Courses I have taken in Waterloo as Computer Engineering major, and some comments.

I just wanted to comment on every single course I’ve taken so far in Computer Engineering. I’ve been asked by some people – a few in high school coming into ECE, and a few friends not in ECE, regarding how I feel about my university career.

Note that the ECE curriculum has drastically changed since 2010, so don’t expect the identical courses in this order. There were a lot of shuffling the order of the courses for the first two years, introduction of new courses in 1A 1B, and ECE 100 has been split into two.

Also note that for 1A-3B, unless I say a course is an elective, it’s a mandatory course for CE.

Some background information:

I went to high school in BC, hence my bitterness toward Ontario-centric curriculum.

All my co-op positions have been in software. I never had a single EE job.

I don’t plan on going to grad school, for now (because if I wanted to, I would have done the 6-year accelerated program at Waterloo).

1A (Fall 2007)

1A was an easy term if we’re talking about just courses here. I wasn’t sure how much I was supposed to study in university, so for my first set of midterms, I studied for weeks. It paid off, but I don’t think I ever put that much effort into midterms (or any other exams) ever again.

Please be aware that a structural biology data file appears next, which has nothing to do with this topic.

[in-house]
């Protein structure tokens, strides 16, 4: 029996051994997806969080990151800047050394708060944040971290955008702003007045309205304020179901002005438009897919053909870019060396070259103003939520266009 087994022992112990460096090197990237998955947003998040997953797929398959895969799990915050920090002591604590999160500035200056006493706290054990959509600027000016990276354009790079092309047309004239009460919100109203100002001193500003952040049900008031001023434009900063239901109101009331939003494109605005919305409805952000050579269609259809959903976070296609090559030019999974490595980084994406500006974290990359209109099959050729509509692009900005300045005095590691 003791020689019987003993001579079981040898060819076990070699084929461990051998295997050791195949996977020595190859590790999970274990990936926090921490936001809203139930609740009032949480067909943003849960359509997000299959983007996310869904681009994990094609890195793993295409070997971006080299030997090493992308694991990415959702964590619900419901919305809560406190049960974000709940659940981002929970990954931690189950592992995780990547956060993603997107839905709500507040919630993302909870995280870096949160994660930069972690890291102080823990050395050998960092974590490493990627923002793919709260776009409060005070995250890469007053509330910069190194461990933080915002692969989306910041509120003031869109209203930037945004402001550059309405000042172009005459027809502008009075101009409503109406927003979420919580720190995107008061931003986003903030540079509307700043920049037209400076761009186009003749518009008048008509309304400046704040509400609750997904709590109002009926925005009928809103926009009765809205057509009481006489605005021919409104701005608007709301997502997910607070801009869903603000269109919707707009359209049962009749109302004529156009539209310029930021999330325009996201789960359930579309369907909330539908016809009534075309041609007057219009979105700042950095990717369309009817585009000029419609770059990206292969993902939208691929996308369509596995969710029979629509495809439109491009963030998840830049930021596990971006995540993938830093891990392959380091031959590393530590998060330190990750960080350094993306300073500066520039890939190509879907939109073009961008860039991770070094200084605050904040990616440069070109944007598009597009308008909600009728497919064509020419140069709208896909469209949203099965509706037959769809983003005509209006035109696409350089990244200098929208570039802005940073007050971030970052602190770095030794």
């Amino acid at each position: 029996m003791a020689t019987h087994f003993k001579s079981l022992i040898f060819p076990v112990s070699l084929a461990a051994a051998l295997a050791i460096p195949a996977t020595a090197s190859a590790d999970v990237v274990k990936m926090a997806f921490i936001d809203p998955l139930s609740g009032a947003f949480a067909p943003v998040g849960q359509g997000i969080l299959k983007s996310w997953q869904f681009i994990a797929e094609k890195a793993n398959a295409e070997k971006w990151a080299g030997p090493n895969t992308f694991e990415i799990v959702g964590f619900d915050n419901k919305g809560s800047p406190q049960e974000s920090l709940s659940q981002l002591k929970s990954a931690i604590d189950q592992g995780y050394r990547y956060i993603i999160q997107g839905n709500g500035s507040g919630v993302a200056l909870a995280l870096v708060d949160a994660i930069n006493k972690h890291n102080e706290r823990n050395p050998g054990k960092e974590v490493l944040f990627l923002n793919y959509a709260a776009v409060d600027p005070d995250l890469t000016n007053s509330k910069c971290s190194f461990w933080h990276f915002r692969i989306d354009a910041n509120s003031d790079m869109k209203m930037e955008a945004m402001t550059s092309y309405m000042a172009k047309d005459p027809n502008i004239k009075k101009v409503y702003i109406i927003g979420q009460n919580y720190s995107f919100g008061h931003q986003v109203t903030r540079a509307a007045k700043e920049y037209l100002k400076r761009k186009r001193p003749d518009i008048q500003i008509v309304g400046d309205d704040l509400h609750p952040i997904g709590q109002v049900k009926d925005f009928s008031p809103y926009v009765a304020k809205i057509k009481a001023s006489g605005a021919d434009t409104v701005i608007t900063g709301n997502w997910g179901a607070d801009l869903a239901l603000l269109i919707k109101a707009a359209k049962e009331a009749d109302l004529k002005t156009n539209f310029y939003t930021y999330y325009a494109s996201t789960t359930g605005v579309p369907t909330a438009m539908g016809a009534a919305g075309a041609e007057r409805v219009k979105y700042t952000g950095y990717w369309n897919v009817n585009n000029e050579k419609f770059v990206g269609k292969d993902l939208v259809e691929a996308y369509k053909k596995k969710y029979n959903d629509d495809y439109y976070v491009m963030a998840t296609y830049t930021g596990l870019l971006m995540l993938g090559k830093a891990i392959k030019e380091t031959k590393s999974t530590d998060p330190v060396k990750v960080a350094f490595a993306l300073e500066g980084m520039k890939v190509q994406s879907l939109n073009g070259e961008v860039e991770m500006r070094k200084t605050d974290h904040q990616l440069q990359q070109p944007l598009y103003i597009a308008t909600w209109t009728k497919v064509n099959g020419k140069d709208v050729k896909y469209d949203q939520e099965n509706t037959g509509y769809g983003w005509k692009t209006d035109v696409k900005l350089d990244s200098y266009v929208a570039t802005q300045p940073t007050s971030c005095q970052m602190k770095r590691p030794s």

CHE 102, Chem for Engineers

This is the easiest course I’ve ever taken, ever. I learned most of the material in grade 11 chemistry (not even grade 12). Midterm and final were purely multiple choice, so that was quick and simple.

ECE 150, Fund. of Programming

The course should have been easy, but I didn’t put much time into the actual course material and relied on my prior knowledge for exams. The assignments were time-consuming (to 1st year standards) but doable. This course was taught with C#, which is not really common in uwaterloo – ECE and perhaps SE were the only departments that teach C# to first year students. I still believe that they should have taught us C in 1st year, because CE students will hardly ever use C# in their courses.  Although, many people listed C# on resume for the first couple years, and it was probably useful and enjoyable for few.